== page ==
“Dear friends, do not believe every spirit, but test the spirits to see whether they are from God, because many false prophets have gone out into the world.  This is how you can recognize the Spirit of God:  Every spirit that acknowledges that Jesus Christ has come in the flesh is from God, but every spirit that does not acknowledge Jesus is not from God.  This is the spirit of the antichrist, which you have heard is coming and even now is already in the world.”

— 1 John 4:1-3 NIV

“Many deceivers, who do not acknowledge Jesus Christ as coming in the flesh, have gone out into the world.  Any such person is the deceiver and the antichrist.”

— 2 John 7 NIV

Do any of those descriptions fit Islam?

The Muslim holy book, the Koran, makes a number of references to Jesus.  It calls him “Isa, the son of Marium” (Jesus, the son of Mary).  The Koran admonishes Mohammed’s followers to believe in the revelation given by God “to Abraham, Ishmael, Isaac, Jacob, and the Tribes, and that given to Moses and Jesus.” (2:136)  It says that Jesus was sent by God, empowered to do miracles and strengthened through the Holy Spirit. (2:87, 253)  It acknowledges that he healed lepers, gave sight to the blind and raised the dead by the power of God.  (5:110)  It affirms that Jesus was born of a virgin, and that he was taken up to God’s presence. (19:20; 4:157-158)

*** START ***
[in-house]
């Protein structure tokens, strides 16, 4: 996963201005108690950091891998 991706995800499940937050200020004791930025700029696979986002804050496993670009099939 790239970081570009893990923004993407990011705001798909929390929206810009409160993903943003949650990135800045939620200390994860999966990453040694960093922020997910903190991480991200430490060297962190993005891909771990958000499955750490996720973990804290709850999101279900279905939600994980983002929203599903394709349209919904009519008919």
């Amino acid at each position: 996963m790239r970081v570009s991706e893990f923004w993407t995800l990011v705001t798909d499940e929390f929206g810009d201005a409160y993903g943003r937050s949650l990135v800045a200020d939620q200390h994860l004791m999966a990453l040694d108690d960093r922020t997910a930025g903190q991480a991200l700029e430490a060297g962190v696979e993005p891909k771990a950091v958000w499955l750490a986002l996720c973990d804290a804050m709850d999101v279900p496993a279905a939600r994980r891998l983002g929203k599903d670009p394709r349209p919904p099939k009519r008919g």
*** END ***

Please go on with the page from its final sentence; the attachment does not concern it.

But then Islam goes on to deny that Jesus is the only-begotten Son of God.  So, it is actually an apostasy from Christianity, and therefore fits John’s description of “antichrists” who “went out from among us” and deny “the Father and the Son.”